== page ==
Twiggy's Hirsch Bohan-Dillon

This past April, my friend Laila, mother of Twiggy the cat, felt a deep pang for the cooking of her home in Jordan. Having been cut off from her visiting her family in Jordan due to first a travel restriction tied to her work visa (don’t get me started) and second, a travel ban due to coronavirus pandemic, her objective was to pull off something spectacular and transportative, to bring everyone on a trip back to an aroma-filled living room in Amman.

Prepared that evening was maqloubeh (“upside down”), a tiered Palestinian casserole, layered upside down with braised lamb shoulder, aromatic rice, potatoes, and eggplant. This required a special consultation with mom who is the keeper of the family’s culinary traditions. While often met with redirections to YouTube, this time Laila received her mom’s original recipe.

It was about 6 weeks into the Covid-19 lockdown and this felt like Laila’s Big Night, and the maqloubeh her timpano. Feeling celebratory, like this dinner was going to shoot us out of the corona doldrums, I plucked the recently-arrived Hirsch Vineyards 2017 Bohan-Dillon Pinot Noir from the shop shelves. A wine from the “extreme” Sonoma Coast, Hirsch Vineyards founder David Hirsch describes their terroir as:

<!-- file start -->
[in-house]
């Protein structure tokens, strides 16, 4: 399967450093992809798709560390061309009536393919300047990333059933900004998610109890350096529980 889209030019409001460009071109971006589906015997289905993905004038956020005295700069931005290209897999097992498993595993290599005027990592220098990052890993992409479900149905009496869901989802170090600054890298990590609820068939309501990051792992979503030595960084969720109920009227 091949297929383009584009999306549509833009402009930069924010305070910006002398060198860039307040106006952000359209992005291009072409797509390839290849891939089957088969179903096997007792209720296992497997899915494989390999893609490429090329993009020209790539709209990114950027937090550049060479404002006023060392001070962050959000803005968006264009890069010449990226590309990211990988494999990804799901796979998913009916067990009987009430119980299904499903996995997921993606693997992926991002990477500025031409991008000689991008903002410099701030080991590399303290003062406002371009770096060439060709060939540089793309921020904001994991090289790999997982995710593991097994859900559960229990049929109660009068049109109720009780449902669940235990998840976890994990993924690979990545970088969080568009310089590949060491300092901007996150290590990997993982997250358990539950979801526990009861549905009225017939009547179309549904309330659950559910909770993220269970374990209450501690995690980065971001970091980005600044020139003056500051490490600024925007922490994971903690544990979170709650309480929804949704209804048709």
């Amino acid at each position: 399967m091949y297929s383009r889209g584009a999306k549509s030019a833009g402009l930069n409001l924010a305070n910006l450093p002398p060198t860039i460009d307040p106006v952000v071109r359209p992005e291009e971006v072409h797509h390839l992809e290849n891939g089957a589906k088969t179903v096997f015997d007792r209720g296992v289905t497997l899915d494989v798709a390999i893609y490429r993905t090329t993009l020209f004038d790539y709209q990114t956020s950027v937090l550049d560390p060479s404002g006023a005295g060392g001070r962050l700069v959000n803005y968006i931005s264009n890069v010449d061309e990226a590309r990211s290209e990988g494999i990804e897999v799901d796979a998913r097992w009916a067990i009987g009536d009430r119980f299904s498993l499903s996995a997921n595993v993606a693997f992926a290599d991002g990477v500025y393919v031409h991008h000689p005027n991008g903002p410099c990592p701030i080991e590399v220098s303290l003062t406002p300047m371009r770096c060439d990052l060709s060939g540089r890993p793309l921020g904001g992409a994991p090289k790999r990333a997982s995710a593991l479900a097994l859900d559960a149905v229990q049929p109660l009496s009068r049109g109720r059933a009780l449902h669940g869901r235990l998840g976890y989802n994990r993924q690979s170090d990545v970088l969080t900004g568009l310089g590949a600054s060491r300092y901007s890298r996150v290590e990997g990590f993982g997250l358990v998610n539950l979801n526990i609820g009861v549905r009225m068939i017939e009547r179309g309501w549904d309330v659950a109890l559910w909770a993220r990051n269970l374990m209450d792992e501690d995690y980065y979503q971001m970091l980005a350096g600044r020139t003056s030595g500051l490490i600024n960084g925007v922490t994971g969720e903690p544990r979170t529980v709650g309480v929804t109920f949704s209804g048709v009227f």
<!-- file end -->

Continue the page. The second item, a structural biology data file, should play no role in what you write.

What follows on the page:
“an experience of the clash of opposites meeting in Nature and Life: the edge of the continent washed by the sea; the eviternal grinding of the North American and Pacific plates along the San Andreas Fault; the wet winters and dry summers caused by the ocean and desert climates; the dripping rainforest and parched pastures; the contact and intermingling of cultures: Native American, Mexican, Russian, European; the change in rural economy from logging and ranching to winegrowing.”[1]

A Steinbeckian description of terroir if there ever was one! And so that evening we had our own intermingling of cultures from the Levant to the California coast, all meeting in the Hudson Valley. The wine was stunning, hitting all the high frequencies, whereas the maqloubeh supplied incredible bass and treble. Spice bouncing off fat and umami of the lamb, juices soaked up by the potatoes, all taken in stride and washed down with the nervy, old-world-style acidity and earth tones of the pinot - all together a hi-fi dining experience.

As far as combating the coronavirus’s unintended mental toll - of isolation and aimlessness – our food, wine, and kitty playtime was as cathartic as it was delicious.


*Founded in 1980, Hirsch Vineyards started small, with a focus on site-specific expressions of Pinot Noir. It is now made up of 60 small parcels, which total 72 acres, farmed entirely biodynamic since 2014. Only in 2002 did David Hirsch decided to make his own wine, but up until that point, some of the finest wineries in California, including Littorai, Williams Selyem, Kistler, and Failla, all made Hirsch Vineyard designated wines.




Sam Lozoff